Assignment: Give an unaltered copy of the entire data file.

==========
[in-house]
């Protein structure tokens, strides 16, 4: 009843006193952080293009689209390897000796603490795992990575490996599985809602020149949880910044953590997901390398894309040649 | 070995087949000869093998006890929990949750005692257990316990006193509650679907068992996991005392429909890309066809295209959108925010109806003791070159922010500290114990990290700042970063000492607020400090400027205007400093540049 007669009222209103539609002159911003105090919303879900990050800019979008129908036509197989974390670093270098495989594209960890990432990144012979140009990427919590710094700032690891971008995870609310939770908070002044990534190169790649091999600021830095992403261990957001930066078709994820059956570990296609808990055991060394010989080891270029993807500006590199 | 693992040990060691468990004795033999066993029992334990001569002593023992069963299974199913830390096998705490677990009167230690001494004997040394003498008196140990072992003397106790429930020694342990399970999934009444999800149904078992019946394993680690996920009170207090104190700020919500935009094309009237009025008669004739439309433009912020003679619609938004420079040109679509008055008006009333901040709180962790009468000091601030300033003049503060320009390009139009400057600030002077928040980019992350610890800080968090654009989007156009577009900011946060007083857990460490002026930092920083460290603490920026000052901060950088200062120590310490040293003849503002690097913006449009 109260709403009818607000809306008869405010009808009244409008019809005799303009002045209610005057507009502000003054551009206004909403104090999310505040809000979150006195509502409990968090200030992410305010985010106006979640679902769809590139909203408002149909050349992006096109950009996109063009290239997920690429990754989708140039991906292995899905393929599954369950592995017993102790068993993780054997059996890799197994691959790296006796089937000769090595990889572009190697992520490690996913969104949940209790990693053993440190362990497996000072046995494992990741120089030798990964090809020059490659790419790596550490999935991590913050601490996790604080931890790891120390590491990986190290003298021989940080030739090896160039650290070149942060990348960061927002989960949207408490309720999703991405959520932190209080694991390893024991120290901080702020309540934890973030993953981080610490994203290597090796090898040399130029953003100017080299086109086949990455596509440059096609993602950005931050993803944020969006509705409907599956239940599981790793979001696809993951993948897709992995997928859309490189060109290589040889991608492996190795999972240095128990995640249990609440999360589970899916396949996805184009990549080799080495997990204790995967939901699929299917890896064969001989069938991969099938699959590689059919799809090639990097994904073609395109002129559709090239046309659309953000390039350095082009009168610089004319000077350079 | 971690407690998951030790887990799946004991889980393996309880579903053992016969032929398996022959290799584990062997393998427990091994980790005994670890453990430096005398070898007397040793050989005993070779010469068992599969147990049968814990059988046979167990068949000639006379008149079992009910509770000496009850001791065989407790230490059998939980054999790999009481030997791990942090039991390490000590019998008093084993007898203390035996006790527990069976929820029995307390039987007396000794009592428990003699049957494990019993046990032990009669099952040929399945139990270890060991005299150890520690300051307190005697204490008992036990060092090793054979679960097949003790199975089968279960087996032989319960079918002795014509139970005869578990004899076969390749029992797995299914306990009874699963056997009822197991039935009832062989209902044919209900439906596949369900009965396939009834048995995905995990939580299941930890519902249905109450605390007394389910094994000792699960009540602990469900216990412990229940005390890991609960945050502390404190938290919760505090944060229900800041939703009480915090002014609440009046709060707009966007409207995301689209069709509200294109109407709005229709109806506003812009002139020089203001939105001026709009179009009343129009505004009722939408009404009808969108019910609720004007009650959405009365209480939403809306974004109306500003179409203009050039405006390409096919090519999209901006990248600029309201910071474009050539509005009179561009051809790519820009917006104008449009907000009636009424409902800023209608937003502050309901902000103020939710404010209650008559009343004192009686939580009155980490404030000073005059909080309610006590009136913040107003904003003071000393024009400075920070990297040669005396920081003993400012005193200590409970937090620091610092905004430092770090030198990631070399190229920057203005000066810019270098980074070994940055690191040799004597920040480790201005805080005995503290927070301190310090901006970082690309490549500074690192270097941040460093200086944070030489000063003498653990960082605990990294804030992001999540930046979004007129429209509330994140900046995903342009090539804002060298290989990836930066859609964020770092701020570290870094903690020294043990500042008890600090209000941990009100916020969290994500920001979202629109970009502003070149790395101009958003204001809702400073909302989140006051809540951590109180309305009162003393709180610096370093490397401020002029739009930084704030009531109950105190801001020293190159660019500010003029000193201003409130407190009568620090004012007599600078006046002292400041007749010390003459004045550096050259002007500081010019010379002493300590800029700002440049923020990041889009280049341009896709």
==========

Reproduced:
[in-house]
């Protein structure tokens, strides 16, 4: 009843006193952080293009689209390897000796603490795992990575490996599985809602020149949880910044953590997901390398894309040649 | 070995087949000869093998006890929990949750005692257990316990006193509650679907068992996991005392429909890309066809295209959108925010109806003791070159922010500290114990990290700042970063000492607020400090400027205007400093540049 007669009222209103539609002159911003105090919303879900990050800019979008129908036509197989974390670093270098495989594209960890990432990144012979140009990427919590710094700032690891971008995870609310939770908070002044990534190169790649091999600021830095992403261990957001930066078709994820059956570990296609808990055991060394010989080891270029993807500006590199 | 693992040990060691468990004795033999066993029992334990001569002593023992069963299974199913830390096998705490677990009167230690001494004997040394003498008196140990072992003397106790429930020694342990399970999934009444999800149904078992019946394993680690996920009170207090104190700020919500935009094309009237009025008669004739439309433009912020003679619609938004420079040109679509008055008006009333901040709180962790009468000091601030300033003049503060320009390009139009400057600030002077928040980019992350610890800080968090654009989007156009577009900011946060007083857990460490002026930092920083460290603490920026000052901060950088200062120590310490040293003849503002690097913006449009 109260709403009818607000809306008869405010009808009244409008019809005799303009002045209610005057507009502000003054551009206004909403104090999310505040809000979150006195509502409990968090200030992410305010985010106006979640679902769809590139909203408002149909050349992006096109950009996109063009290239997920690429990754989708140039991906292995899905393929599954369950592995017993102790068993993780054997059996890799197994691959790296006796089937000769090595990889572009190697992520490690996913969104949940209790990693053993440190362990497996000072046995494992990741120089030798990964090809020059490659790419790596550490999935991590913050601490996790604080931890790891120390590491990986190290003298021989940080030739090896160039650290070149942060990348960061927002989960949207408490309720999703991405959520932190209080694991390893024991120290901080702020309540934890973030993953981080610490994203290597090796090898040399130029953003100017080299086109086949990455596509440059096609993602950005931050993803944020969006509705409907599956239940599981790793979001696809993951993948897709992995997928859309490189060109290589040889991608492996190795999972240095128990995640249990609440999360589970899916396949996805184009990549080799080495997990204790995967939901699929299917890896064969001989069938991969099938699959590689059919799809090639990097994904073609395109002129559709090239046309659309953000390039350095082009009168610089004319000077350079 | 971690407690998951030790887990799946004991889980393996309880579903053992016969032929398996022959290799584990062997393998427990091994980790005994670890453990430096005398070898007397040793050989005993070779010469068992599969147990049968814990059988046979167990068949000639006379008149079992009910509770000496009850001791065989407790230490059998939980054999790999009481030997791990942090039991390490000590019998008093084993007898203390035996006790527990069976929820029995307390039987007396000794009592428990003699049957494990019993046990032990009669099952040929399945139990270890060991005299150890520690300051307190005697204490008992036990060092090793054979679960097949003790199975089968279960087996032989319960079918002795014509139970005869578990004899076969390749029992797995299914306990009874699963056997009822197991039935009832062989209902044919209900439906596949369900009965396939009834048995995905995990939580299941930890519902249905109450605390007394389910094994000792699960009540602990469900216990412990229940005390890991609960945050502390404190938290919760505090944060229900800041939703009480915090002014609440009046709060707009966007409207995301689209069709509200294109109407709005229709109806506003812009002139020089203001939105001026709009179009009343129009505004009722939408009404009808969108019910609720004007009650959405009365209480939403809306974004109306500003179409203009050039405006390409096919090519999209901006990248600029309201910071474009050539509005009179561009051809790519820009917006104008449009907000009636009424409902800023209608937003502050309901902000103020939710404010209650008559009343004192009686939580009155980490404030000073005059909080309610006590009136913040107003904003003071000393024009400075920070990297040669005396920081003993400012005193200590409970937090620091610092905004430092770090030198990631070399190229920057203005000066810019270098980074070994940055690191040799004597920040480790201005805080005995503290927070301190310090901006970082690309490549500074690192270097941040460093200086944070030489000063003498653990960082605990990294804030992001999540930046979004007129429209509330994140900046995903342009090539804002060298290989990836930066859609964020770092701020570290870094903690020294043990500042008890600090209000941990009100916020969290994500920001979202629109970009502003070149790395101009958003204001809702400073909302989140006051809540951590109180309305009162003393709180610096370093490397401020002029739009930084704030009531109950105190801001020293190159660019500010003029000193201003409130407190009568620090004012007599600078006046002292400041007749010390003459004045550096050259002007500081010019010379002493300590800029700002440049923020990041889009280049341009896709």